State System of Bosnia and Herzegovina


Bosnia and Herzegovina (abbreviated: BIH) is a country in southeastern Europe, situated in the west of the Balkan Peninsula. From the north, west and south-west it borders with Croatia, in the east with Serbia and in the south-east with Montenegro. The capital is Sarajevo. It gained its independence on the 1st of March 1992, after the decision of BIH citizens with the referendum on self-determination. According to international estimates from 2006, the population was numbered at 4,498,976.

Bosnia and Herzegovina, by its state organization, is one of a kind in the world. Its arrangement is of republican character, although BIH does not work or is defined as a republic because of the complexity of the units it’s divided in (entities and cantons). The government, at the current constitution, began composing from the 14th of December 1995 after the signing of the Dayton Peace Agreement.

The European Parliament elects the High Representative. The current High Representative in Bosnia and Herzegovina is Valentin Inzko from Austria. The Presidency of Bosnia and Herzegovina consists of three members from each constitutive people, who rotate in the chairman position every 8 months. They are directly elected by the people. A mandate lasts four years. The Chairman of the Council of Ministers is appointed by the Presidency, and approved by the Parliament. The Chairman then appoints ministers.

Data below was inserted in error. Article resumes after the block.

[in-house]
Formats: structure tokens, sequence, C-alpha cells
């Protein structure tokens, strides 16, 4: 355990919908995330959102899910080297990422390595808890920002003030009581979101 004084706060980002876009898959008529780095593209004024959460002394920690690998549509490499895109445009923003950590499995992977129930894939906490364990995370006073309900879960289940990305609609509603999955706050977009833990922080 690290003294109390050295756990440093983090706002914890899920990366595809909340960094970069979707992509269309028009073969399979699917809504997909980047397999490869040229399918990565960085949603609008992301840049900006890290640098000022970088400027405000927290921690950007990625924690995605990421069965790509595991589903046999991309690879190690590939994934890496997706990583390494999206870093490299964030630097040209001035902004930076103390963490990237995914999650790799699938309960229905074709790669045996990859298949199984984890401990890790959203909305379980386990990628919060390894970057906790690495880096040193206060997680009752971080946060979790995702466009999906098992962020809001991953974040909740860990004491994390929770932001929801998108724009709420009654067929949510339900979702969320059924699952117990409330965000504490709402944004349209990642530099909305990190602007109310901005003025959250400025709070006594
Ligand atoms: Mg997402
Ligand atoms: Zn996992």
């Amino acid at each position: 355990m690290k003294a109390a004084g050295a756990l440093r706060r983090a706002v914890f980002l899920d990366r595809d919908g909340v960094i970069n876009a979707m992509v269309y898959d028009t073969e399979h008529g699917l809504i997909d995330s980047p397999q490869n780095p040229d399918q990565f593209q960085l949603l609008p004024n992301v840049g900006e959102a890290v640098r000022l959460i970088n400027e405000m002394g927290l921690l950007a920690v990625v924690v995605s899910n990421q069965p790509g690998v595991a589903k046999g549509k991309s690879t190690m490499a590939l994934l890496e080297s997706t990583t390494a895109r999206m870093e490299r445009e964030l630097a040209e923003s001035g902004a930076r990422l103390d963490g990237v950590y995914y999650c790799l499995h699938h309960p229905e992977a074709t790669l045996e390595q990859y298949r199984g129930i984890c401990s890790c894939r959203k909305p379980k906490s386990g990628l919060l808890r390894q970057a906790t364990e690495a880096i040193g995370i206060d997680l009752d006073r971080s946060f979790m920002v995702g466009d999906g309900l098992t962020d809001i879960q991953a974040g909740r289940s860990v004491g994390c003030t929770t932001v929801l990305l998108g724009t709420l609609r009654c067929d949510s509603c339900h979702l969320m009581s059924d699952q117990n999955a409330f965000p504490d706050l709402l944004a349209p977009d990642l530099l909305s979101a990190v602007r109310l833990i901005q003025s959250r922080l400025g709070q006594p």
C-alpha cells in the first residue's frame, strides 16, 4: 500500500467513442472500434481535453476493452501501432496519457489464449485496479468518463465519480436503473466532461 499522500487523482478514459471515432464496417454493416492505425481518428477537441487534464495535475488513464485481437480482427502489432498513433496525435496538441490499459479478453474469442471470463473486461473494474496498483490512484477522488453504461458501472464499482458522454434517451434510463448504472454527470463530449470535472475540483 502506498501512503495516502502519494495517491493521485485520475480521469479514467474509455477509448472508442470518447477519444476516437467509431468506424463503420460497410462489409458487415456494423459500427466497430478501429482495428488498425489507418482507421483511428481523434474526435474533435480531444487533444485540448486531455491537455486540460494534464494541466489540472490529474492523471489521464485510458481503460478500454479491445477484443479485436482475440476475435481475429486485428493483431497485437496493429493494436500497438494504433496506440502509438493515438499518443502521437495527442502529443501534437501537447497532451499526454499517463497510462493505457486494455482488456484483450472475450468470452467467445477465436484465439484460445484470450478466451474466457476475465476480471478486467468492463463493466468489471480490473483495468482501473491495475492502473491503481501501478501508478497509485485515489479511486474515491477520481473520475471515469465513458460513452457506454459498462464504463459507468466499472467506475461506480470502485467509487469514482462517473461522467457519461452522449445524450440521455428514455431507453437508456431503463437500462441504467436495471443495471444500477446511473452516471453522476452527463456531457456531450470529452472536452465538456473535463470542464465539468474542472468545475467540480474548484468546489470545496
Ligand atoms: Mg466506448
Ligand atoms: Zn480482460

Bosnia and Herzegovina has several levels of political structure after the state government level. The most important of these divisions is the organization of the state by entities (Republic of Srpska and the Federation of Bosnia and Herzegovina). The third level of political division, after the entities and the federal government, are the cantons. The Federation of Bosnia and Herzegovina consists of ten cantons. The final level of the political division of Bosnia and Herzegovina are the municipalities. The state consists of 137 municipalities, 74 of which are in the Federation of Bosnia and Herzegovina and 63 in the Republic of Srpska.

The Constitution of Bosnia and Herzegovina is actually the Annex 4 of the Dayton Peace Agreement. With it a division of legislative, executive and judicial powers was defined, as well as the political structure of Bosnia and Herzegovina.

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